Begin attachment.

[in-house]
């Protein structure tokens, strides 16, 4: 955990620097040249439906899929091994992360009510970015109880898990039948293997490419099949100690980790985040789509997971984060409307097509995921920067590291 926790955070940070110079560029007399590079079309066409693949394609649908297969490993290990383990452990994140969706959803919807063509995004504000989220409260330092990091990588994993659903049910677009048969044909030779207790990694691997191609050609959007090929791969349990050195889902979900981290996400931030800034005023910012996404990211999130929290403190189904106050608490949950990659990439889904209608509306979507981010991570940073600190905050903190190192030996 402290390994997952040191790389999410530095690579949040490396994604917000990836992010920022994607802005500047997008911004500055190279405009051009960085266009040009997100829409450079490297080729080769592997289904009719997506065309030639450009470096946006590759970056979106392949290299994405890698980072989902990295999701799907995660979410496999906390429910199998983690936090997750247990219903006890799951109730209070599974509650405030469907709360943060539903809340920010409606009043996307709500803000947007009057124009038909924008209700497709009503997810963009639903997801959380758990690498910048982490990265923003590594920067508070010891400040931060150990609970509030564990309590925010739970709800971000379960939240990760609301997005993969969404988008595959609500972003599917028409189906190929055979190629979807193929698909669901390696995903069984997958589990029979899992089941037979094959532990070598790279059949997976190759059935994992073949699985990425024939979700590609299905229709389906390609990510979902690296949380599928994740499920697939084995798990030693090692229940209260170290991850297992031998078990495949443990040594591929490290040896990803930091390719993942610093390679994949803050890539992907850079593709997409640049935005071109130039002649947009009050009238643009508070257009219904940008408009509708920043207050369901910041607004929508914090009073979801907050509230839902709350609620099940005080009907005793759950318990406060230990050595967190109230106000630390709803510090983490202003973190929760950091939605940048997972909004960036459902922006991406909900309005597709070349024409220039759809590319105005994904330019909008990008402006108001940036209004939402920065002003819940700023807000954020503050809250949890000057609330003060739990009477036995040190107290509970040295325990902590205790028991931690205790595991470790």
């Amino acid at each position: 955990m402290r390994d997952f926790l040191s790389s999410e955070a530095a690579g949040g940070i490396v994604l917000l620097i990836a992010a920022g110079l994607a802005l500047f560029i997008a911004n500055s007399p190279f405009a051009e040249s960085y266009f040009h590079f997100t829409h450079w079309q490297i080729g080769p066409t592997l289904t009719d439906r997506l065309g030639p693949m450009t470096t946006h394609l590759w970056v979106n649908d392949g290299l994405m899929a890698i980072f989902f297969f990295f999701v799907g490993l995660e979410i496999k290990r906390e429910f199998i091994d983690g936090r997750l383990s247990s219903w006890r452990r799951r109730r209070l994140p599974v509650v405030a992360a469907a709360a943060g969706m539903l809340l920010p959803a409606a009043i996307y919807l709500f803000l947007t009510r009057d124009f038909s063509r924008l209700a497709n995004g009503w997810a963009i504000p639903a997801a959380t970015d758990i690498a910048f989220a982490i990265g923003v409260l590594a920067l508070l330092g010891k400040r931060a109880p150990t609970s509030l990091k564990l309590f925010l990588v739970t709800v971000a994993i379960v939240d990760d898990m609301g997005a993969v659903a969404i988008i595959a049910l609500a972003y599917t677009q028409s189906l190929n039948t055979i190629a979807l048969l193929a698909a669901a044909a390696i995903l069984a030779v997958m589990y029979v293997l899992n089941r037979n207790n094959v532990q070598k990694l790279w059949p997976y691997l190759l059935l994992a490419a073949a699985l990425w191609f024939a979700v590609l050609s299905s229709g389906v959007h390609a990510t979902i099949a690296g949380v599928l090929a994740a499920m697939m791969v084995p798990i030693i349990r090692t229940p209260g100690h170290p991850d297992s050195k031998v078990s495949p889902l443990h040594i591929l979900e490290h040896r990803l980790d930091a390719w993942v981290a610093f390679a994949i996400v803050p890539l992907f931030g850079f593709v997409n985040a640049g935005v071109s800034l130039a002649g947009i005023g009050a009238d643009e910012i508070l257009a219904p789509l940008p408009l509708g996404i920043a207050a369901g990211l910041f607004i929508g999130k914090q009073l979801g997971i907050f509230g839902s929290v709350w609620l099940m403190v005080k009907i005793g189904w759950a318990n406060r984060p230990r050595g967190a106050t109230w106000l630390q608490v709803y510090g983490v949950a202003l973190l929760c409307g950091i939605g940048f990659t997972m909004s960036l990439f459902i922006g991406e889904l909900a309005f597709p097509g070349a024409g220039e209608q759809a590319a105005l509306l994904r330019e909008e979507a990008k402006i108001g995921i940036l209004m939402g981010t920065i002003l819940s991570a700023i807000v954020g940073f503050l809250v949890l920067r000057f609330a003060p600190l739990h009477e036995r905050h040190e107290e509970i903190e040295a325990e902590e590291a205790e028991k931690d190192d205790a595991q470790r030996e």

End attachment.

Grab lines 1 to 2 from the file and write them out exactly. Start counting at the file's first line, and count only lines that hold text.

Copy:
[in-house]
């Protein structure tokens, strides 16, 4: 955990620097040249439906899929091994992360009510970015109880898990039948293997490419099949100690980790985040789509997971984060409307097509995921920067590291 926790955070940070110079560029007399590079079309066409693949394609649908297969490993290990383990452990994140969706959803919807063509995004504000989220409260330092990091990588994993659903049910677009048969044909030779207790990694691997191609050609959007090929791969349990050195889902979900981290996400931030800034005023910012996404990211999130929290403190189904106050608490949950990659990439889904209608509306979507981010991570940073600190905050903190190192030996 402290390994997952040191790389999410530095690579949040490396994604917000990836992010920022994607802005500047997008911004500055190279405009051009960085266009040009997100829409450079490297080729080769592997289904009719997506065309030639450009470096946006590759970056979106392949290299994405890698980072989902990295999701799907995660979410496999906390429910199998983690936090997750247990219903006890799951109730209070599974509650405030469907709360943060539903809340920010409606009043996307709500803000947007009057124009038909924008209700497709009503997810963009639903997801959380758990690498910048982490990265923003590594920067508070010891400040931060150990609970509030564990309590925010739970709800971000379960939240990760609301997005993969969404988008595959609500972003599917028409189906190929055979190629979807193929698909669901390696995903069984997958589990029979899992089941037979094959532990070598790279059949997976190759059935994992073949699985990425024939979700590609299905229709389906390609990510979902690296949380599928994740499920697939084995798990030693090692229940209260170290991850297992031998078990495949443990040594591929490290040896990803930091390719993942610093390679994949803050890539992907850079593709997409640049935005071109130039002649947009009050009238643009508070257009219904940008408009509708920043207050369901910041607004929508914090009073979801907050509230839902709350609620099940005080009907005793759950318990406060230990050595967190109230106000630390709803510090983490202003973190929760950091939605940048997972909004960036459902922006991406909900309005597709070349024409220039759809590319105005994904330019909008990008402006108001940036209004939402920065002003819940700023807000954020503050809250949890000057609330003060739990009477036995040190107290509970040295325990902590205790028991931690205790595991470790």